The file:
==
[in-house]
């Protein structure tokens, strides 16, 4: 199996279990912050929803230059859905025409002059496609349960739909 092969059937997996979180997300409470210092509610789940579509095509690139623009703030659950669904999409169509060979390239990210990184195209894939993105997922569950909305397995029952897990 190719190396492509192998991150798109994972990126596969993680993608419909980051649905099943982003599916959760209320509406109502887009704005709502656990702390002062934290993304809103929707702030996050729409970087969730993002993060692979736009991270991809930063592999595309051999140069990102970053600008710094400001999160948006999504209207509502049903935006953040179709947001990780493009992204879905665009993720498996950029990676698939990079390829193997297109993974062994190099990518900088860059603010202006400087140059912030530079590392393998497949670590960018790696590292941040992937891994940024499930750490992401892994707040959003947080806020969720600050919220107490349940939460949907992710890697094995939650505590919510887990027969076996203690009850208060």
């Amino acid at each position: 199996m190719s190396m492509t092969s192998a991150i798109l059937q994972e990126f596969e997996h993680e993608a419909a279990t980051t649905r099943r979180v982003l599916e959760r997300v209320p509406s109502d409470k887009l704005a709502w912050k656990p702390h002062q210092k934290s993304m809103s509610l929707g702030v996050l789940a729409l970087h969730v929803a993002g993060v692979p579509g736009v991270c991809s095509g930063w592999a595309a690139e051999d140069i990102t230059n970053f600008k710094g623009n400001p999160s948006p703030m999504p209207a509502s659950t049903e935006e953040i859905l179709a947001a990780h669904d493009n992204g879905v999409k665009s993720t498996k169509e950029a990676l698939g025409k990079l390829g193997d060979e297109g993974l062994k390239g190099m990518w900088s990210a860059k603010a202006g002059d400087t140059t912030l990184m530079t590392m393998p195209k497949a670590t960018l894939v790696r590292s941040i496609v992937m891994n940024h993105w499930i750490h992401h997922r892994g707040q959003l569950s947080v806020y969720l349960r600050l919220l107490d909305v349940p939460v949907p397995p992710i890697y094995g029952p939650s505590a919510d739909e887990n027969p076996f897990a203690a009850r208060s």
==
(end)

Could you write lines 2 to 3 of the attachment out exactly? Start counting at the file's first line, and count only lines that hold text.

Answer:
């Protein structure tokens, strides 16, 4: 199996279990912050929803230059859905025409002059496609349960739909 092969059937997996979180997300409470210092509610789940579509095509690139623009703030659950669904999409169509060979390239990210990184195209894939993105997922569950909305397995029952897990 190719190396492509192998991150798109994972990126596969993680993608419909980051649905099943982003599916959760209320509406109502887009704005709502656990702390002062934290993304809103929707702030996050729409970087969730993002993060692979736009991270991809930063592999595309051999140069990102970053600008710094400001999160948006999504209207509502049903935006953040179709947001990780493009992204879905665009993720498996950029990676698939990079390829193997297109993974062994190099990518900088860059603010202006400087140059912030530079590392393998497949670590960018790696590292941040992937891994940024499930750490992401892994707040959003947080806020969720600050919220107490349940939460949907992710890697094995939650505590919510887990027969076996203690009850208060």
């Amino acid at each position: 199996m190719s190396m492509t092969s192998a991150i798109l059937q994972e990126f596969e997996h993680e993608a419909a279990t980051t649905r099943r979180v982003l599916e959760r997300v209320p509406s109502d409470k887009l704005a709502w912050k656990p702390h002062q210092k934290s993304m809103s509610l929707g702030v996050l789940a729409l970087h969730v929803a993002g993060v692979p579509g736009v991270c991809s095509g930063w592999a595309a690139e051999d140069i990102t230059n970053f600008k710094g623009n400001p999160s948006p703030m999504p209207a509502s659950t049903e935006e953040i859905l179709a947001a990780h669904d493009n992204g879905v999409k665009s993720t498996k169509e950029a990676l698939g025409k990079l390829g193997d060979e297109g993974l062994k390239g190099m990518w900088s990210a860059k603010a202006g002059d400087t140059t912030l990184m530079t590392m393998p195209k497949a670590t960018l894939v790696r590292s941040i496609v992937m891994n940024h993105w499930i750490h992401h997922r892994g707040q959003l569950s947080v806020y969720l349960r600050l919220l107490d909305v349940p939460v949907p397995p992710i890697y094995g029952p939650s505590a919510d739909e887990n027969p076996f897990a203690a009850r208060s």